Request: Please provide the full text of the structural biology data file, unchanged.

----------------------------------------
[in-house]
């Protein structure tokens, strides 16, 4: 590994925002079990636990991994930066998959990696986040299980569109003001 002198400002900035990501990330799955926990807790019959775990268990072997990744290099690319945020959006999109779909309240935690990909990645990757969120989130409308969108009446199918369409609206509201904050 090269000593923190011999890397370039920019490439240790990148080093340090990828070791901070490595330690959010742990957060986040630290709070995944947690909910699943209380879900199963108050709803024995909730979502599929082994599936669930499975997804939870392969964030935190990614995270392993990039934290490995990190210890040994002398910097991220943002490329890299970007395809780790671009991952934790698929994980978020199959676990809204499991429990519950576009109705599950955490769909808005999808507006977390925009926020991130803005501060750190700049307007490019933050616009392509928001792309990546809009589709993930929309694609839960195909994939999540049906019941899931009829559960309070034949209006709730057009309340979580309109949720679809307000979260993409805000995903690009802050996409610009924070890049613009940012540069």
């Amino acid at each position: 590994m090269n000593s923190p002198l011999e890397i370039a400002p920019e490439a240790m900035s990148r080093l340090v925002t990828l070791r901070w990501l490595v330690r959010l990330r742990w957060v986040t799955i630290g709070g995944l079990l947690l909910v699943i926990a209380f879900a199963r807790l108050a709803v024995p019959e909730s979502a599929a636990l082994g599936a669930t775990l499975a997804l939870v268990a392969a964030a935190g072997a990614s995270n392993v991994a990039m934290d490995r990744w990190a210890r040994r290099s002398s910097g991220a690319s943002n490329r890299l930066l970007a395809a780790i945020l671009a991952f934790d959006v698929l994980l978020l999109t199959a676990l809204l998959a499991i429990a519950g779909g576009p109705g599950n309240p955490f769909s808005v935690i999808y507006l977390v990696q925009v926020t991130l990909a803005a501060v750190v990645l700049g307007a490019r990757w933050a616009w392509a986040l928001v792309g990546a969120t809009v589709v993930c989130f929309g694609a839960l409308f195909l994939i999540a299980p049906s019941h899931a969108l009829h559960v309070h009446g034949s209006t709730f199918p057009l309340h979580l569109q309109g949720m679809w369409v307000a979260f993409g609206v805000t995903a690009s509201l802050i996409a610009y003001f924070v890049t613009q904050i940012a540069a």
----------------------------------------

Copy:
[in-house]
């Protein structure tokens, strides 16, 4: 590994925002079990636990991994930066998959990696986040299980569109003001 002198400002900035990501990330799955926990807790019959775990268990072997990744290099690319945020959006999109779909309240935690990909990645990757969120989130409308969108009446199918369409609206509201904050 090269000593923190011999890397370039920019490439240790990148080093340090990828070791901070490595330690959010742990957060986040630290709070995944947690909910699943209380879900199963108050709803024995909730979502599929082994599936669930499975997804939870392969964030935190990614995270392993990039934290490995990190210890040994002398910097991220943002490329890299970007395809780790671009991952934790698929994980978020199959676990809204499991429990519950576009109705599950955490769909808005999808507006977390925009926020991130803005501060750190700049307007490019933050616009392509928001792309990546809009589709993930929309694609839960195909994939999540049906019941899931009829559960309070034949209006709730057009309340979580309109949720679809307000979260993409805000995903690009802050996409610009924070890049613009940012540069």
């Amino acid at each position: 590994m090269n000593s923190p002198l011999e890397i370039a400002p920019e490439a240790m900035s990148r080093l340090v925002t990828l070791r901070w990501l490595v330690r959010l990330r742990w957060v986040t799955i630290g709070g995944l079990l947690l909910v699943i926990a209380f879900a199963r807790l108050a709803v024995p019959e909730s979502a599929a636990l082994g599936a669930t775990l499975a997804l939870v268990a392969a964030a935190g072997a990614s995270n392993v991994a990039m934290d490995r990744w990190a210890r040994r290099s002398s910097g991220a690319s943002n490329r890299l930066l970007a395809a780790i945020l671009a991952f934790d959006v698929l994980l978020l999109t199959a676990l809204l998959a499991i429990a519950g779909g576009p109705g599950n309240p955490f769909s808005v935690i999808y507006l977390v990696q925009v926020t991130l990909a803005a501060v750190v990645l700049g307007a490019r990757w933050a616009w392509a986040l928001v792309g990546a969120t809009v589709v993930c989130f929309g694609a839960l409308f195909l994939i999540a299980p049906s019941h899931a969108l009829h559960v309070h009446g034949s209006t709730f199918p057009l309340h979580l569109q309109g949720m679809w369409v307000a979260f993409g609206v805000t995903a690009s509201l802050i996409a610009y003001f924070v890049t613009q904050i940012a540069a």